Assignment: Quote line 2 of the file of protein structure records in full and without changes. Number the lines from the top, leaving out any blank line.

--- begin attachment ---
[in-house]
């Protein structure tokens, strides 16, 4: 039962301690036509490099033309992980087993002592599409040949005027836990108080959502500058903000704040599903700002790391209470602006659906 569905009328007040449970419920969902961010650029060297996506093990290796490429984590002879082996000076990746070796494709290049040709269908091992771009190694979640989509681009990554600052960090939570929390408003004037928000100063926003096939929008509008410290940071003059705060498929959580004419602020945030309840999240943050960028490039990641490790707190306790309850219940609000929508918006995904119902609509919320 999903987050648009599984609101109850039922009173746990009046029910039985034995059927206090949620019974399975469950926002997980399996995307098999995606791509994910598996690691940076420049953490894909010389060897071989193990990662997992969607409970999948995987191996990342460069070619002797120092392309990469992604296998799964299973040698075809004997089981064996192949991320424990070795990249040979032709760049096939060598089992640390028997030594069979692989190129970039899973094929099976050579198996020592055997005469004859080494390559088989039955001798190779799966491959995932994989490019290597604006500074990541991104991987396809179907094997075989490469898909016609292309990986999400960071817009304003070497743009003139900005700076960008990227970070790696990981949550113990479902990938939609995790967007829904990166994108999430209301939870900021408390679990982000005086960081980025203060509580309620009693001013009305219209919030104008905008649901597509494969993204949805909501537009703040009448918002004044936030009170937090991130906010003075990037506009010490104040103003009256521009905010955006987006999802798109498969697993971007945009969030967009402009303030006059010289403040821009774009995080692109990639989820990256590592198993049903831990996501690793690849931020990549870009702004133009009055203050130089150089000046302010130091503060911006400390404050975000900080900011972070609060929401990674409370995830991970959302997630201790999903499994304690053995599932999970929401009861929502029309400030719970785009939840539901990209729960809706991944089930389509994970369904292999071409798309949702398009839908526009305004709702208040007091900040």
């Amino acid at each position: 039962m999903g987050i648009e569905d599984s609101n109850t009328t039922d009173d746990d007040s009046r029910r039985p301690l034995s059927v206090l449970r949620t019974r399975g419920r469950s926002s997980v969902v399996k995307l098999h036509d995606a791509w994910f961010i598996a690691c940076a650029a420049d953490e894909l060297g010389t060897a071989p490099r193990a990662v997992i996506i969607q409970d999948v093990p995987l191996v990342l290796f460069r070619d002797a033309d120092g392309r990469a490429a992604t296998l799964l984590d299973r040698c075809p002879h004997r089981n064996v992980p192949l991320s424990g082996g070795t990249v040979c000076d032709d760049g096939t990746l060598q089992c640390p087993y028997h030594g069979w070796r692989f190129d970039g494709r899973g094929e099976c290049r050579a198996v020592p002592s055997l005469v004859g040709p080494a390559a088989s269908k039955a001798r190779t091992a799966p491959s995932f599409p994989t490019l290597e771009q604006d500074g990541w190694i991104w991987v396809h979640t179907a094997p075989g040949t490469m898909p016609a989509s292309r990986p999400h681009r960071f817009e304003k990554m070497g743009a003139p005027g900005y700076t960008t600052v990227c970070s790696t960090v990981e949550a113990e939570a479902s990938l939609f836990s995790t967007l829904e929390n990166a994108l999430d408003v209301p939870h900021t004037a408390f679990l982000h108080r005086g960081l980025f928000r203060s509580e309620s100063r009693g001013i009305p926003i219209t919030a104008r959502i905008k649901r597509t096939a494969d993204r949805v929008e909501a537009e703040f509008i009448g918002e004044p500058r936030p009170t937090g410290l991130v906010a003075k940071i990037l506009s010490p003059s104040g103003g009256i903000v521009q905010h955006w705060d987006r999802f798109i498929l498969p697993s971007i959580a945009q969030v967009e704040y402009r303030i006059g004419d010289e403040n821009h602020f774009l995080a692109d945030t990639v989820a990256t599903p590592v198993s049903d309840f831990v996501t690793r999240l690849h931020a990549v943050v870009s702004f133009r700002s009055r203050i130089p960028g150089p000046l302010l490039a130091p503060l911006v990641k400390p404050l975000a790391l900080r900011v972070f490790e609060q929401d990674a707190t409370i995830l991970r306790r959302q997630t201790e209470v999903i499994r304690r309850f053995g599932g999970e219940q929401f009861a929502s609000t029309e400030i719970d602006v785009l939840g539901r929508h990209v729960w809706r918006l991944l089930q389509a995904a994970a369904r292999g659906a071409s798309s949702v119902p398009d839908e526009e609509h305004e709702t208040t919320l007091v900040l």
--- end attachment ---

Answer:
């Protein structure tokens, strides 16, 4: 039962301690036509490099033309992980087993002592599409040949005027836990108080959502500058903000704040599903700002790391209470602006659906 569905009328007040449970419920969902961010650029060297996506093990290796490429984590002879082996000076990746070796494709290049040709269908091992771009190694979640989509681009990554600052960090939570929390408003004037928000100063926003096939929008509008410290940071003059705060498929959580004419602020945030309840999240943050960028490039990641490790707190306790309850219940609000929508918006995904119902609509919320 999903987050648009599984609101109850039922009173746990009046029910039985034995059927206090949620019974399975469950926002997980399996995307098999995606791509994910598996690691940076420049953490894909010389060897071989193990990662997992969607409970999948995987191996990342460069070619002797120092392309990469992604296998799964299973040698075809004997089981064996192949991320424990070795990249040979032709760049096939060598089992640390028997030594069979692989190129970039899973094929099976050579198996020592055997005469004859080494390559088989039955001798190779799966491959995932994989490019290597604006500074990541991104991987396809179907094997075989490469898909016609292309990986999400960071817009304003070497743009003139900005700076960008990227970070790696990981949550113990479902990938939609995790967007829904990166994108999430209301939870900021408390679990982000005086960081980025203060509580309620009693001013009305219209919030104008905008649901597509494969993204949805909501537009703040009448918002004044936030009170937090991130906010003075990037506009010490104040103003009256521009905010955006987006999802798109498969697993971007945009969030967009402009303030006059010289403040821009774009995080692109990639989820990256590592198993049903831990996501690793690849931020990549870009702004133009009055203050130089150089000046302010130091503060911006400390404050975000900080900011972070609060929401990674409370995830991970959302997630201790999903499994304690053995599932999970929401009861929502029309400030719970785009939840539901990209729960809706991944089930389509994970369904292999071409798309949702398009839908526009305004709702208040007091900040």